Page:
by David Ciauro
Perhaps the Mayans were right after all. The End of Days must be upon us when we live in a world that finds the Atlanta-based metal band Mastodon’s latest album, The Hunter, debuting on Billboard’s top ten and the single “Curl of the Burl” being nominated for a Grammy. Drummer Brann Dailor was pleasantly baffled by the news, concluding that it’s an achievement not only for the band, but for the collective world of metalheads that are consistently on the outskirts of conformity: “I guess it’s one for us—the metalheads that are down in the basement…the bottom feeders.”
It’s a rare occasion indeed that the underground metal scene surfaces. On 2004’s Leviathan, Mastodon offered lyrics inspired by Herman Melville’s enduring classic, Moby-Dick. Seven years and three albums later, through personal tragedies and loss, the band has become the elusive and ferocious White Whale of legend, happily infringing on mainstream tastes and giving the public a glimpse of a metal force to be reckoned with.
MD: The Hunter debuted on Billboard’s top ten. What was your reaction to that?
Brann: My reaction was: why? [laughs]. It’s really nice and cool, but I can’t use it to validate anything. There are so many records that come out that are so fantastic and don’t get anywhere near the charts, so I don’t know how much stake I put in charts. Hopefully it’s a step in the right direction, and maybe it can be a gateway for some people to get into some different types of music.
MD: Mastodon’s chemistry is palpable. Looking back on the band’s beginnings, what was your initial reaction after the first few jams, and did you ever imagine that a little over a decade later you’d have an album that sounds like The Hunter?
Brann: You never really think about that stuff when you start a band. I didn’t think we had anything commercially viable at all, which was fine because that wasn’t what we were doing. I thought we had something special, though. That’s why we decided to hop in a van and travel around, making no money. But we were all excited to see what happened. I’m still excited to see what Brent [Hinds, vocals and guitar] or Bill [Kelliher, guitar] is going to come up with next as far as riffs and things to groove on. When the music becomes stagnant, that’s a sad day—when you realize you have nothing more to say musically. I don’t see us as a band that can exist in that way.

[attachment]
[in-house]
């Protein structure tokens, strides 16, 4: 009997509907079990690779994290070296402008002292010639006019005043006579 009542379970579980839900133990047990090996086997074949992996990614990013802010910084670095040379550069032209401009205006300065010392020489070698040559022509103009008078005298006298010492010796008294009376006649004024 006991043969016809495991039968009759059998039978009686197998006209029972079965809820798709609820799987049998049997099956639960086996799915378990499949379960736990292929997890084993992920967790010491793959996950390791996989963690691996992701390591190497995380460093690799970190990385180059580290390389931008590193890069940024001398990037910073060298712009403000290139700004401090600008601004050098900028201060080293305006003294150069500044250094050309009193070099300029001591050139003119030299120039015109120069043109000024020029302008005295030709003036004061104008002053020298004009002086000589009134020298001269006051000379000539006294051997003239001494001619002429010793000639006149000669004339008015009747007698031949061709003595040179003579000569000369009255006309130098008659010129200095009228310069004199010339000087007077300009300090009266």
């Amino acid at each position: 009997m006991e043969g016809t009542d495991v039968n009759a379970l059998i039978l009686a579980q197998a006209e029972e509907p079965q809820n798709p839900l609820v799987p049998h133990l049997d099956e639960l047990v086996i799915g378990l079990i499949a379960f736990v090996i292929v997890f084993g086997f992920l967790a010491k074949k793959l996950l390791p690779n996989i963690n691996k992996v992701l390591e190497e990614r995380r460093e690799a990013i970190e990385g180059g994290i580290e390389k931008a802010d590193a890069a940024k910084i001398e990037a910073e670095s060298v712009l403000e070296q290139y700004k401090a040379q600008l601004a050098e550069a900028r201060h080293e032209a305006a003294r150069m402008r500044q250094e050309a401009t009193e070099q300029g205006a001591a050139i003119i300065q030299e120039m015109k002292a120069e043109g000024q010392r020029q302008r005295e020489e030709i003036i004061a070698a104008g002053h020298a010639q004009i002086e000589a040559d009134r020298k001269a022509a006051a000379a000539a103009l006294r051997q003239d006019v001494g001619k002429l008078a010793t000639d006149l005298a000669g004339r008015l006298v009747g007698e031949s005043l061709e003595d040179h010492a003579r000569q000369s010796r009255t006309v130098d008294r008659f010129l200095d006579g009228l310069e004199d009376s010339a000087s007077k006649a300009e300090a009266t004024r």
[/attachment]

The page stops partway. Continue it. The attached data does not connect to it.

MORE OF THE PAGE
MD: The word progressive has been attached to Mastodon, and although there are certainly prog influences in your music, the term has a very literal meaning as well. With every album, the band is clearly moving forward, but in a zigzag fashion instead of a straight line.
Brann: I feel lucky to play with such unique players that don’t want to stand still as a band. We police ourselves in the way of quality but not in terms of what we write. We never say, “That riff’s too funky—we’re a metal band, so we can’t play that.” I imagine there are bands out there that throw away riffs because they don’t fit into their genre. But we don’t shy away from them; instead, we drive all the way down that street and explore those musical moments when they present themselves and take them as far as we can take them.
MD: One might argue that the reason you’ve gained such a devoted following is the fact that your fans are also excited about where the band is going to go next. Not being predictable has proven to be an asset.
Brann: I hope our true fans are expecting to see what we do next instead of hoping for an album that sounds exactly like Remission. We always take the music as it comes. Songs happen, riffs happen, and your tastes change as you get older. Life goes by and things just become different. You don’t know what’s going to happen next, and you don’t know what the next song is going to be.
So, we’ll turn down a street like “Creature Lives” and go all the way to the end of it, instead of stopping in the middle and going, “What are we doing? This isn’t us. This sounds like something else, like a side-project song—this can’t be a Mastodon song.” Our mindset is that Mastodon is what we decide to put on an album. We like surprises, and we like to surprise ourselves.
MD: That’s a very honest approach.
Brann: Well, we have to fall in love with a song before we can put it out. A bunch of fans are really into Remission, which is a crazy and brutally heavy record. But [if we made that type of record again] and our souls weren’t into it, they won’t like what they hear because we didn’t mean it. We meant it in 2001, and now we mean The Hunter—this is what we mean now.
If you’re honest with yourself and honest with your music, which you should be, then the people who do fall in love with it are going to [do so] for the right reasons, the same reasons that you did, and it’s going to create this very real [connection].